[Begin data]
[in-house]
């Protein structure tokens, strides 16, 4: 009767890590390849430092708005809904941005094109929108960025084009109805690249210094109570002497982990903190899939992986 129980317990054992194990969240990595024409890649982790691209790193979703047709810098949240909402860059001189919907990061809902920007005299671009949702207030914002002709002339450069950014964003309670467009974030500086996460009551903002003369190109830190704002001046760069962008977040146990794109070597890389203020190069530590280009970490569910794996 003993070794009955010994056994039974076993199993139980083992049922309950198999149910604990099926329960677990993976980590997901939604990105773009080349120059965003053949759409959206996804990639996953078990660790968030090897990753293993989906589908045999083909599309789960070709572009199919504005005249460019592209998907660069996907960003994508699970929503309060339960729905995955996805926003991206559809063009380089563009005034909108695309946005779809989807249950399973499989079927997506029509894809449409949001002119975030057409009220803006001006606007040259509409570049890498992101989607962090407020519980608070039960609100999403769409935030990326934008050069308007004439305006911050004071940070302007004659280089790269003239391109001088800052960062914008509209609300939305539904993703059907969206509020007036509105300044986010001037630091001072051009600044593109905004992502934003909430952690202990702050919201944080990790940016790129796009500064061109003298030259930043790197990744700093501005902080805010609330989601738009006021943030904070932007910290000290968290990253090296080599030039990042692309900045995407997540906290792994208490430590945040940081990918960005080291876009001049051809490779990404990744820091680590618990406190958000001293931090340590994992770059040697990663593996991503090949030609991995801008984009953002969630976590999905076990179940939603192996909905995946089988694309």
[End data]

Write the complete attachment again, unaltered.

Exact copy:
[in-house]
């Protein structure tokens, strides 16, 4: 009767890590390849430092708005809904941005094109929108960025084009109805690249210094109570002497982990903190899939992986 129980317990054992194990969240990595024409890649982790691209790193979703047709810098949240909402860059001189919907990061809902920007005299671009949702207030914002002709002339450069950014964003309670467009974030500086996460009551903002003369190109830190704002001046760069962008977040146990794109070597890389203020190069530590280009970490569910794996 003993070794009955010994056994039974076993199993139980083992049922309950198999149910604990099926329960677990993976980590997901939604990105773009080349120059965003053949759409959206996804990639996953078990660790968030090897990753293993989906589908045999083909599309789960070709572009199919504005005249460019592209998907660069996907960003994508699970929503309060339960729905995955996805926003991206559809063009380089563009005034909108695309946005779809989807249950399973499989079927997506029509894809449409949001002119975030057409009220803006001006606007040259509409570049890498992101989607962090407020519980608070039960609100999403769409935030990326934008050069308007004439305006911050004071940070302007004659280089790269003239391109001088800052960062914008509209609300939305539904993703059907969206509020007036509105300044986010001037630091001072051009600044593109905004992502934003909430952690202990702050919201944080990790940016790129796009500064061109003298030259930043790197990744700093501005902080805010609330989601738009006021943030904070932007910290000290968290990253090296080599030039990042692309900045995407997540906290792994208490430590945040940081990918960005080291876009001049051809490779990404990744820091680590618990406190958000001293931090340590994992770059040697990663593996991503090949030609991995801008984009953002969630976590999905076990179940939603192996909905995946089988694309």